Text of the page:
2 – Unearth every asset …

Wielding a magnifying glass

It can be a dirty job, siphoning through a dense back catalog, but you don’t want a potential prospect stumbling across an old blog post that goes against everything your business and the world now know and hold true. Scraping tools like Screaming Frog can help you get a quick list of every page on your website to make this more manageable. Otherwise, you’ll need to go digging in your shared drive, speak to other functions, and use search engines to identify public content.

3 – Map your content

Cropped shot of a group of young designers using sticky notes during a brainstorming session

After you’ve collated all your content get tagging. How you do this should have relevance to your overall marketing structure per se. But it could be by persona, by topic, by industry, author, business owner, stage in the customer journey etc.

Not only are you now getting organized but beginning to see an overall top-level picture that will help in directing new content. Use an online tool or a spreadsheet to sort your content asset information. It could look something like this:

spreadsheet

Example tags:

  • Content type: News story, blog, article, presentation etc.
  • Basic content description: A brief reminder about what’s on the page
  • Topic or category: Metadata for products, articles, news, blog posts
  • Author: Who wrote this content?
  • Owner: Who is responsible for the content?
  • Date last updated: When was the content last updated?
  • Attached files: How many files are attached, and what type of files are they?
  • Related: What other information is linked if any
  • Availability: Is the content available to desktop, mobile and/or app users? Where else is the content syndicated?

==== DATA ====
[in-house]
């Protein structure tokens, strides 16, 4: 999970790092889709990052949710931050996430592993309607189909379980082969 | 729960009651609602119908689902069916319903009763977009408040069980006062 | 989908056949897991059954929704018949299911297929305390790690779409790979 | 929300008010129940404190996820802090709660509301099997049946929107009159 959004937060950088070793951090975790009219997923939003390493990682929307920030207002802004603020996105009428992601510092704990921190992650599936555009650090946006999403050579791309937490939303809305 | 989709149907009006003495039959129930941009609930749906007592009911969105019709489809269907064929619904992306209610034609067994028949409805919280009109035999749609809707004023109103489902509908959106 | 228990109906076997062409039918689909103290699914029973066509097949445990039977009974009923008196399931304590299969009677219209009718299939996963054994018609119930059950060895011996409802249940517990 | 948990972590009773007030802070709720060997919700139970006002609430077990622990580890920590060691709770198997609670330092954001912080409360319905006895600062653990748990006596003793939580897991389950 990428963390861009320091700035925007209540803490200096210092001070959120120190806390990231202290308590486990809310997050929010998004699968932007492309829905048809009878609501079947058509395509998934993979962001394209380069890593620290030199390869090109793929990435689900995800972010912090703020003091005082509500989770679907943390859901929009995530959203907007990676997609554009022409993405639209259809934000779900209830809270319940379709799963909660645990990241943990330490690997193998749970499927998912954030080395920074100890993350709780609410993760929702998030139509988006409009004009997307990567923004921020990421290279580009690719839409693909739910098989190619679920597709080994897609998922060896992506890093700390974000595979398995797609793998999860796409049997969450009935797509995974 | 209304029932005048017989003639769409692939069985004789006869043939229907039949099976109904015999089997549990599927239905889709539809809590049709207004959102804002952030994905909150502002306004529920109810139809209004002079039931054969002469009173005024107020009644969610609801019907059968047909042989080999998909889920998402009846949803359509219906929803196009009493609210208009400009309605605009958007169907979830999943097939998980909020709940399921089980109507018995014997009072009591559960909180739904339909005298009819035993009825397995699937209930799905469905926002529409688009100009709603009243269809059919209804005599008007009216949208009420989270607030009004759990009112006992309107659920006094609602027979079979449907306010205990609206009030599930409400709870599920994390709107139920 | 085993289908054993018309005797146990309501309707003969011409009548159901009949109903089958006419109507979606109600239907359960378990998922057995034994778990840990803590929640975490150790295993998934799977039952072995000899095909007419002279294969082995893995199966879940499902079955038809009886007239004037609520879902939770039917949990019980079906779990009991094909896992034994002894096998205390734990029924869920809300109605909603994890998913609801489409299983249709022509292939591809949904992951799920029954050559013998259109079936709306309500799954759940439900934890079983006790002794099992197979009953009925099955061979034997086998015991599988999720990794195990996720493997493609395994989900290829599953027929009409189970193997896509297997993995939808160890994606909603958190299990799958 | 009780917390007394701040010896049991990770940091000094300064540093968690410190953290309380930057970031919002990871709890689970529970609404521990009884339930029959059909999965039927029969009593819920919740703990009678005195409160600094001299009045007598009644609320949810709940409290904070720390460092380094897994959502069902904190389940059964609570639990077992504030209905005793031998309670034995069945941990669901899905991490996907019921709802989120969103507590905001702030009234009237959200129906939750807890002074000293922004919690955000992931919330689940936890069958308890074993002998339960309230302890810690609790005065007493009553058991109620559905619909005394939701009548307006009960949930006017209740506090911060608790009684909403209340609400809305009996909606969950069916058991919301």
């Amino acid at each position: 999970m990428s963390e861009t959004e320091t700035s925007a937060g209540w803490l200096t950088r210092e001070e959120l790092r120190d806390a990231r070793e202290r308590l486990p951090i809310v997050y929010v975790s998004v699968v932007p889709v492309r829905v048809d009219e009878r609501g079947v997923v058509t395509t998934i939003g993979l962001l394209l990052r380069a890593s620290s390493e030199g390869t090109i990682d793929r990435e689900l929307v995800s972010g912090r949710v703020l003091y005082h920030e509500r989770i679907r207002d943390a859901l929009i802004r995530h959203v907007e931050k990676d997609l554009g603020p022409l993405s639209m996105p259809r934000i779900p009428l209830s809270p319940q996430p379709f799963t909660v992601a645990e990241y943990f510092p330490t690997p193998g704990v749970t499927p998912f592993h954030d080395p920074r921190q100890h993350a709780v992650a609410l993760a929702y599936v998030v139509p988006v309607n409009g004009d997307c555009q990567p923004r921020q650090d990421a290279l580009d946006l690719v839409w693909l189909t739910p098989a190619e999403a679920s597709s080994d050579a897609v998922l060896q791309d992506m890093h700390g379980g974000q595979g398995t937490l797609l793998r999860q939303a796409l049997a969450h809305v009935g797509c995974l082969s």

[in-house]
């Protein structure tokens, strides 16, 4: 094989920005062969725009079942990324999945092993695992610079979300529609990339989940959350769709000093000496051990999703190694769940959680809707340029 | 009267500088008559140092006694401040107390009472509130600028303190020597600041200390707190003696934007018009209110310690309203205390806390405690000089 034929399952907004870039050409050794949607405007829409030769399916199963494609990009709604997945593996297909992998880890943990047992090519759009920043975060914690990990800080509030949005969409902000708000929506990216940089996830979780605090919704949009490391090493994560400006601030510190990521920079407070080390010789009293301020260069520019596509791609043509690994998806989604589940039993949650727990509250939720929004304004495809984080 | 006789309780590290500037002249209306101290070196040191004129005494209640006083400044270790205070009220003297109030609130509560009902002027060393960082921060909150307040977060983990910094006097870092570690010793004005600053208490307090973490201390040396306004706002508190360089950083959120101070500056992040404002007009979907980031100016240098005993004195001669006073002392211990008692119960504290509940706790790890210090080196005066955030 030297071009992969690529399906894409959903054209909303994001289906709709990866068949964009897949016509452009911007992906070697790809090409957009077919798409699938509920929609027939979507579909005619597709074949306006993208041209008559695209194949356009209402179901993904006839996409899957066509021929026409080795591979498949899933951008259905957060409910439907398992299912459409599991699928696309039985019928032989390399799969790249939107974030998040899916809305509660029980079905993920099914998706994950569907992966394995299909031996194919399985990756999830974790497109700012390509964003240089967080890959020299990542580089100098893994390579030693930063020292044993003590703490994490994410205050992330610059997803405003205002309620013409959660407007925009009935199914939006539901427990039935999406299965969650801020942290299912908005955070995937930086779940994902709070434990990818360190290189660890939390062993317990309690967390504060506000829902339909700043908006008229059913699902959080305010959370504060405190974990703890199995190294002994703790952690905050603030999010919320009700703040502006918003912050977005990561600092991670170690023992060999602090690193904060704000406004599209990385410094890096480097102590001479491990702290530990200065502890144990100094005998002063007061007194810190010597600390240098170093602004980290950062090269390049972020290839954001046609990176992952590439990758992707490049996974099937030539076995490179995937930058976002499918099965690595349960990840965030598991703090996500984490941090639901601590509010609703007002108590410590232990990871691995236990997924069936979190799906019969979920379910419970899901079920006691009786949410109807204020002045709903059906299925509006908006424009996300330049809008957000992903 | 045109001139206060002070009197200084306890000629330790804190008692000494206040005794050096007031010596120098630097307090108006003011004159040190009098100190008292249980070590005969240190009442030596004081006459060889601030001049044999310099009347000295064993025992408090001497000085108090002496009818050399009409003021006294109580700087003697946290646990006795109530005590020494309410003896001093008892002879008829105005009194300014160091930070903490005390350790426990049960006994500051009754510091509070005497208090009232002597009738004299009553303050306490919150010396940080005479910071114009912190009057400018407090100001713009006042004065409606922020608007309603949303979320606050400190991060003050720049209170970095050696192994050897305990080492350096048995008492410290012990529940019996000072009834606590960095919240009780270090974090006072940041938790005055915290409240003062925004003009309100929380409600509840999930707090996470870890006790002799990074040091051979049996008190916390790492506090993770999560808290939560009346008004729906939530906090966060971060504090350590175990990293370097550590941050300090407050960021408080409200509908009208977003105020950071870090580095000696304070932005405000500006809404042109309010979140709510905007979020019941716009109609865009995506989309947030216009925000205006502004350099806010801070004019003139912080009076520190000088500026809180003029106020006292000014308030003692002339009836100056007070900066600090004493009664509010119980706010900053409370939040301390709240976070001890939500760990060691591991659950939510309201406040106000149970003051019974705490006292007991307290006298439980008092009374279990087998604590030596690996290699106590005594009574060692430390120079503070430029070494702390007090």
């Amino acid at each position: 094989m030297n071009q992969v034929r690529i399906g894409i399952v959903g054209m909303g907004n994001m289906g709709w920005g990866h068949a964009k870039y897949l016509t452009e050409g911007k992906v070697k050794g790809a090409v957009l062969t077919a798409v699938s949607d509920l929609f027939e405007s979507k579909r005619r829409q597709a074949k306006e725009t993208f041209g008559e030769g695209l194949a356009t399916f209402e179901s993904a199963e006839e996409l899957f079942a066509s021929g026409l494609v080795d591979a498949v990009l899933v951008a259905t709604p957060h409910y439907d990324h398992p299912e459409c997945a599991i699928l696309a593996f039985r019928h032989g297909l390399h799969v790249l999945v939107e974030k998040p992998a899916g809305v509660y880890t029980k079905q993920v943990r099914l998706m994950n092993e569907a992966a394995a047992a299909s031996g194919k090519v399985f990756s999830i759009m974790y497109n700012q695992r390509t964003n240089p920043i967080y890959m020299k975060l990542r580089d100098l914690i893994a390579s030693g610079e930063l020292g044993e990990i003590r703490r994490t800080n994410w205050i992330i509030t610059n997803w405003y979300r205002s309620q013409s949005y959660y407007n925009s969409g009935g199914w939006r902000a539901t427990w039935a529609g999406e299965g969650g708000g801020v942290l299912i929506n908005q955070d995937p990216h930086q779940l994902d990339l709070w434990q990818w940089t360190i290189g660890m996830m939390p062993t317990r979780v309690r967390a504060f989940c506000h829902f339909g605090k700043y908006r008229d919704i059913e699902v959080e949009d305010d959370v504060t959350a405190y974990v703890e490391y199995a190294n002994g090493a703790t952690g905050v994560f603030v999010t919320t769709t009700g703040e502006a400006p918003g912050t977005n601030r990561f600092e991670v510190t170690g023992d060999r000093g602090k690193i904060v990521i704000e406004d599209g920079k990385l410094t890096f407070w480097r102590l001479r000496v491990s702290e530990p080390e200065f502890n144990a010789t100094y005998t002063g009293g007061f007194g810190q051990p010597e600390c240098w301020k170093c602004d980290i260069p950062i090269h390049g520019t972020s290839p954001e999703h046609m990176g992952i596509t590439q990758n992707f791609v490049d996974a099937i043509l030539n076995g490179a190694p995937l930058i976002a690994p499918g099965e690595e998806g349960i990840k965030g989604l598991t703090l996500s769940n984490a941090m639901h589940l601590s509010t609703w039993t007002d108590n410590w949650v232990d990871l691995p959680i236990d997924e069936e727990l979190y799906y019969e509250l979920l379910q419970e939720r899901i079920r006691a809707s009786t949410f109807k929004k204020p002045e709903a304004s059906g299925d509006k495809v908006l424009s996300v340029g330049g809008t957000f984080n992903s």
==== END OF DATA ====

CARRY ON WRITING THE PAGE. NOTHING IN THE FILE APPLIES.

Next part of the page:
• A numbering system: An index to help you when referring to each content item.

4 – Choose what to keep

The best bit!

By going through your content assets granularly you’ll be able to see what content you can reuse, repurpose or delete. Be ruthless in your weeding out. If it cannot be repurposed – bin it. Generate an action plan on what you intend to do.

Consider the following:

  • Reuse your content. Try to combine different pieces of content to create a new one or publish it in a different format (ebook, infographics, slides, etc.).
  • Rewrite your content. If you have blog posts that are not performing well enough, try to rewrite them with new examples, tips, and practical details.
  • Refresh your content. Sometimes, you don’t need to completely rewrite your article; you can just add some relevant information (for example, new stats and trends or new product details).
  • Structure your content. A clear and logical structure can help users better interpret your content. Note: ‘How to articles’ often do well.
  • Update your CTAs. Replace outdated CTAs with relevant ones to reactivate your content marketing funnel and improve your conversion.
  • Add videos. Think where can you incorporate video to improve engagement
  • Add images. It will make your content more engaging, grab attention and attract more readers
  • Add interactive elements. Whether polls, quizzes, shareable soundbites etc. Anything that encourages engagement is worth including.

 

Machines are great at gathering data;
humans are better at evaluating it.”

– Paula Ladenburg Land